Final Fantasy XIII Update
The full word on Cid, Galenth Dysley, Vanille's summon, and Cocoon politics.
You can tell Final Fantasy XIII's release is nearing just based off the frequency of Famitsu's huge blowouts on the game. Following up on last week's feature that covered such areas as Gran Pulse and the weapon growth system, the magazine returned this week with another multipage feature providing clarification on some of the areas that were introduced in last week's "final" trailer.
FFXIII's incarnation of the "Cid" character was one of the big final trailer reveals. In FFXIII, Cid, full named Cid Raines, is a young, capable officer in the Holy Government army. That's right, the bad guys! Although, Cid apparently has some doubts about the government.
Cid heads up a group known as the "Kiheitai" (this translates to "Cavalry Division" -- I'm not sure if it's meant to be an actual name or not). This group patrols the skies above the city and, unusual for a security force, has its very own large class air ship which it uses to speed to the front. Cid has earned great trust from his subordinates.
Cid has a mark on his back. It shows what appears to be a sphere and wings. Famitsu speculates that this is the insignia for the Kiheitai.
This isn't the first time we've been introduced to an officer in the Holy Government army. Previously, Square Enix unveiled PSICOM commanders Jihl Nabaat and Yaag Rosch. According to Famitsu, Cid outranks these two.
Screenshots of Cid show the character in conversation with Snow. Cid is apologizing to Snow for a reason that's unclear. The screen shows Fang behind Cid, prompting the magazine to speculate that Fang, known to be a l'Cie and playable character, is moving around with Cid's group. The point of this particular screenshot appears to be that not all holy government officers have a negative view of the l'Cie.
Two other characters shown in the trailer (and later introduced in Jump) were Galenth Dysley and Rygdea (Famitsu lists the latin names for the characters, so these are official spellings).
The elderly Dysley is the leading figure in the Holy Government. He represents the tens of millions of Cocoon residents and is trusted by people as a lover of peace. Following the discovery of a Pulse fal'Cie in Cocoon (see last week's story for how that came about), he issued directives in order to prevent confusion and disorder.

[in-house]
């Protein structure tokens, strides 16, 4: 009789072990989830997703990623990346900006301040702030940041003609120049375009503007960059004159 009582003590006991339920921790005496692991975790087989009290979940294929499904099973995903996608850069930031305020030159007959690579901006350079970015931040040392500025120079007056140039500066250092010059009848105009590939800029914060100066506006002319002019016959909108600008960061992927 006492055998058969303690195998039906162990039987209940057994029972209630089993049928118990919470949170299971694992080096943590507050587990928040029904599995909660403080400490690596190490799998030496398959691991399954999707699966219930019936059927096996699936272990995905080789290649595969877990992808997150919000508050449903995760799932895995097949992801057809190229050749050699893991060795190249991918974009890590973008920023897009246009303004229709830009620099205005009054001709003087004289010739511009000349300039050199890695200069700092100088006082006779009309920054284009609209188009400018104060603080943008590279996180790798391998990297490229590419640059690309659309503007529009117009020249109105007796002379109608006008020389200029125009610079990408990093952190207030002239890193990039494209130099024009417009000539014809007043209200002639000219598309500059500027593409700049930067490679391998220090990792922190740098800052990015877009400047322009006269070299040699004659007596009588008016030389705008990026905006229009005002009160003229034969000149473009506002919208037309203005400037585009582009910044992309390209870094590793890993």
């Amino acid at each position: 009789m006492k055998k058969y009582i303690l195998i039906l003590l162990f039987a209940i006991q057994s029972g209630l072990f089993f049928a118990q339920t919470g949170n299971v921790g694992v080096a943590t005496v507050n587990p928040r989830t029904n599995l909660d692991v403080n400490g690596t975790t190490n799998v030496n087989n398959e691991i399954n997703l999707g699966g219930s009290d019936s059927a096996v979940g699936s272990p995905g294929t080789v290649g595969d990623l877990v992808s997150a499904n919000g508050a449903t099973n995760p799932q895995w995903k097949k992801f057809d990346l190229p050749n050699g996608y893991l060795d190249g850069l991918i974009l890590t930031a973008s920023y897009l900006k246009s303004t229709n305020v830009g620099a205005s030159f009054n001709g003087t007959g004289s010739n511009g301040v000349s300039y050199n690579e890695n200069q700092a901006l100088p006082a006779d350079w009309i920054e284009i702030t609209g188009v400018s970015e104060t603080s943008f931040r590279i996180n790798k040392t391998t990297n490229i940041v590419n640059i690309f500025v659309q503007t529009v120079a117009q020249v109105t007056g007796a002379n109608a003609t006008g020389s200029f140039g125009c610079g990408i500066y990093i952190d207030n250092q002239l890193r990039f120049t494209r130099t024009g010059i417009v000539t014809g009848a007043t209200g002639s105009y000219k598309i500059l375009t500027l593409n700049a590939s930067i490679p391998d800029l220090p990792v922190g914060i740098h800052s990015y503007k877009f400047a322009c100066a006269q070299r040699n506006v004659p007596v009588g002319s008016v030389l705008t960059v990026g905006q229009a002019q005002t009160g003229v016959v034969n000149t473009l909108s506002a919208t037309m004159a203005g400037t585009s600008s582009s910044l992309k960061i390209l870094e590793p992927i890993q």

Does this mean that he's the one who decided to banish those who were deemed influenced by Pulse? That would presumably make him high on Lightning's strike list.
Rygdea is Cid's right hand man. He's apparently earned the favor of Lightning and crew due to his opposition to his higher ups in the army.
Director Motomu Toriyama shared some insight with the magazine into Cid, Rygdea, and Cocoon politics. Within the holy government, he explained, there are some who are against the rule of the fal'Cie that has continued for a long time.
Yes, the fal'Cie do have a role in the government. They have an overseer role over the government by the people, and lend assistance to the leader (in this case Dysley). The general citizen places trust in both the government and the fal'Cie. There has never been a case of a leader being against the fal'Cie.
Regarding Cid's Kiheitai air battalion, Toriyama explained that the group is mostly made of people who have the ideal view of "free rule over Cocoon at the hand of people."
Toriyama also spoke about the difference between PSICOM and Cid's Kiheitai group.
PSICOM is a heavily armed special forces group working directly under the holy government for the battle against Pulse. It's comprised exclusively of the physically and mentally elite.
The Kiheitai is similar to the security army with which Lightning was originally stationed. Different from the security armies that are positioned in specific areas of the world, the Kiheitai protect all of Cocoon's airspace, and thus have possession of their own mothership,named "Lindblom" (that's "リンドブルム" in Japanese, in case someone has a better latinization suggestion).
Vanille's summon Hecatoncheir was the other major reveal in the trailer. With Hecatoncheir, the summon buddies for all six playable characters are now accounted for.
Hecatoncheir is said to have an infinite number of arms. It uses these as machine guns to fire on enemies. It can also stick its arms into the ground and have them emerge right beneath the enemy, tossing the enemy into the air.
In Driving Mode, Hecatoncheir transforms into what looks like a mech, with giant cannons sticking out from its front. Attacks shown in screenshots include Gatling Cannon, Tetra Missile, Penetrate Ray, Buster Force, and Gaia Salvo.
As with the other characters and their summons, Vanille rides atop Hecatoncheir during Driving mode. She looks almost like she's riding an elephant. Screens show her mimicking gun motions. It's unclear if this has any function, or if she's just being light-hearted Vanille (you'll recall how she made that "pow to the face" gun shot motion to Snow in the Advent Children demo).
Motomu Toriyama shared a bit of commentary on the new summon. The concept, said Toriyama, was "shooting blaster." During Driving Mode, the beast unleashes only long range attacks.
I described Hecatoncheir's Driving Mode form as looking like a mech. The comparison that actually keeps on popping up (in Jump and now Famitsu) is to the "Madou Armor" mechs from Final Fantasy VI (they're on the Japanese cover). The resemblance to the Madou Armor wasn't planned, said Toriyama. They originally hoped to design a ridable "Powered Suit Tank" which moved on two legs. In the end, the design resembled the Madou Armor.
[Additional reporting from Ryan Winterhalter]
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